Euphytica

, Volume 174, Issue 1, pp 73–82 | Cite as

Embryo rescue and plant regeneration following interspecific crosses in the genus Hylocereus (Cactaceae)

Article

Abstract

The aim of this study was to develop an efficient methodology to rescue embryos following interspecific crosses in the genus Hylocereus. Crosses between the diploids Hylocereus polyrhizus and H. undatus in both directions were performed. Fertilized ovules carrying embryos at very early pro-embryonic stages were excised from ovaries 5 days after pollination (DAP) and placed on half-strength basal MS medium containing 680 μM glutamine, 0.55 μM α-naphthaleneacetic acid (NAA), 0.45 μM thidiazuron (TDZ) and various concentrations of sucrose. After 30 days in culture, ovules were isolated from the surrounding tissue and transferred to the same fresh medium. Significant differences were found between the main effects (cross and sucrose concentration) in ovule response, i.e., increased ovule size and callus formation. The best responses were obtained in the cross: H. polyrhizus × H. undatus; and sucrose concentration of 0.09 M. In terms of embryo conversion, polyembryony and number of regenerated plants, the highest responses were observed on the culture medium supplemented with 0.17 M sucrose in both interspecific crosses. All tested plants were found to be diploid by flow cytometric analyses. Fluorescent amplified—fragment length polymorphism (fAFLP) confirmed the hybrid origin of the regenerated plants. This study reports on the success of a three-step embryo rescue procedure for Hylocereus species. The procedure developed here provides the means for producing plants from very-early embryo stage, thus expanding the prospects for vine-cactus breeding programs.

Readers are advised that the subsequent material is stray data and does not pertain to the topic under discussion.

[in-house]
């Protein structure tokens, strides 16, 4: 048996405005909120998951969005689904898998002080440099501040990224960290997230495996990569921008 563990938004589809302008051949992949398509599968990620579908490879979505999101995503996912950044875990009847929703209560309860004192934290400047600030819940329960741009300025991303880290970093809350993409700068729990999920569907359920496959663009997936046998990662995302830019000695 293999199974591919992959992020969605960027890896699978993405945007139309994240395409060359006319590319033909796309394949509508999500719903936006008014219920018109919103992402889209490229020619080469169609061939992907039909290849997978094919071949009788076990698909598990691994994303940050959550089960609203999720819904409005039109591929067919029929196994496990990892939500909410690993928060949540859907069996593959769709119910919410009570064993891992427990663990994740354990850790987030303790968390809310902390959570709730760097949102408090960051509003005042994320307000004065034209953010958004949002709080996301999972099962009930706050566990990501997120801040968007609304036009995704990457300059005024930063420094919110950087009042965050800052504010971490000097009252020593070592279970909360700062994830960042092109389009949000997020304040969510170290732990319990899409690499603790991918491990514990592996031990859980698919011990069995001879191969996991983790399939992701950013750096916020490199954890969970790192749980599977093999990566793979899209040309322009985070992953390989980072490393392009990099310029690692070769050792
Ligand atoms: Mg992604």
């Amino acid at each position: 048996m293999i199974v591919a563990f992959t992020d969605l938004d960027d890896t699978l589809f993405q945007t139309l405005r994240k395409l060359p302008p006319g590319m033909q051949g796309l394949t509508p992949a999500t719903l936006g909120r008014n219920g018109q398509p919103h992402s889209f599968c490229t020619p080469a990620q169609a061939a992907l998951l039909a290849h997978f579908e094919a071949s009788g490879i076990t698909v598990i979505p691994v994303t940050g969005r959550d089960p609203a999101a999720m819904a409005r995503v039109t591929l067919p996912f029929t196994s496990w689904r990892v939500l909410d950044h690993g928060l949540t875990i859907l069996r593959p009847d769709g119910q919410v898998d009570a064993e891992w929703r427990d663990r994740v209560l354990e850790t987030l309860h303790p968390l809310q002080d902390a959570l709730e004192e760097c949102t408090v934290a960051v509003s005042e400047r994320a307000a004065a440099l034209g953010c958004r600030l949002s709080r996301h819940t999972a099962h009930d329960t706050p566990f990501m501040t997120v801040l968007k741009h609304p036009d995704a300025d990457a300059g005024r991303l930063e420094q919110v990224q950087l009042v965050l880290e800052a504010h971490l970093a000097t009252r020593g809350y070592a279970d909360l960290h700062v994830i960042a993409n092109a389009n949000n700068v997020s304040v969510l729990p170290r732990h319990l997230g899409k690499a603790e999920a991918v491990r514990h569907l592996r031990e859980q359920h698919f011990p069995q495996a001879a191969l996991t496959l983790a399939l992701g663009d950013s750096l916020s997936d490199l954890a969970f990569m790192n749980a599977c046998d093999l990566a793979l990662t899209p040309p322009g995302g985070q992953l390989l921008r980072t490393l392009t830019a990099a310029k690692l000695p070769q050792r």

Keywords

Cactaceae Embryo rescue Flow cytometry Fluorescent AFLP α-Naphthaleneacetic Ovule culture Thidiazuron 

Abbreviations

CPO

Ratio between total number of callus divided by the number of ovules

DAP

Days after pollination

fAFLP

Fluorescent amplified fragment length polymorphism

NAA

α-Naphthaleneacetic acid

TDZ

Thidiazuron

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Copyright information

© Springer Science+Business Media B.V. 2010

Authors and Affiliations

  1. 1.A. Katz Department of Dryland Biotechnologies, Jacob Blaustein Institutes for Desert ResearchBen-Gurion University of the NegevSede-Boqer CampusIsrael
  2. 2.French Associates Institute for Agriculture and Biotechnology of Drylands, The Jacob Blaustein Institutes for Desert ResearchBen-Gurion University of the NegevSede-Boqer CampusIsrael

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